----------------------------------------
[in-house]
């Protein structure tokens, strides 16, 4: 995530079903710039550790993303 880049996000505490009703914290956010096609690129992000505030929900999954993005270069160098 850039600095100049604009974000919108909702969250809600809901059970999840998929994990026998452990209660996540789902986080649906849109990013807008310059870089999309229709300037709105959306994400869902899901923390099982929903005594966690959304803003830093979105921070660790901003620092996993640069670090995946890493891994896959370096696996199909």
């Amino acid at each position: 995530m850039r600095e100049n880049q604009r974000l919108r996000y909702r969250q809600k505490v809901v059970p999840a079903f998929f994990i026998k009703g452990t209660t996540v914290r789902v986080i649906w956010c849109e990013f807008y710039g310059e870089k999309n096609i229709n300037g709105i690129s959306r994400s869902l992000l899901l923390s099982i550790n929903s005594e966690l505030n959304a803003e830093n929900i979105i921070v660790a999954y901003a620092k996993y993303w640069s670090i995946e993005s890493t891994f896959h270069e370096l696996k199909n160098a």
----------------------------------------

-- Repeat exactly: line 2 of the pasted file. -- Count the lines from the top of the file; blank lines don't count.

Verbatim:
């Protein structure tokens, strides 16, 4: 995530079903710039550790993303 880049996000505490009703914290956010096609690129992000505030929900999954993005270069160098 850039600095100049604009974000919108909702969250809600809901059970999840998929994990026998452990209660996540789902986080649906849109990013807008310059870089999309229709300037709105959306994400869902899901923390099982929903005594966690959304803003830093979105921070660790901003620092996993640069670090995946890493891994896959370096696996199909």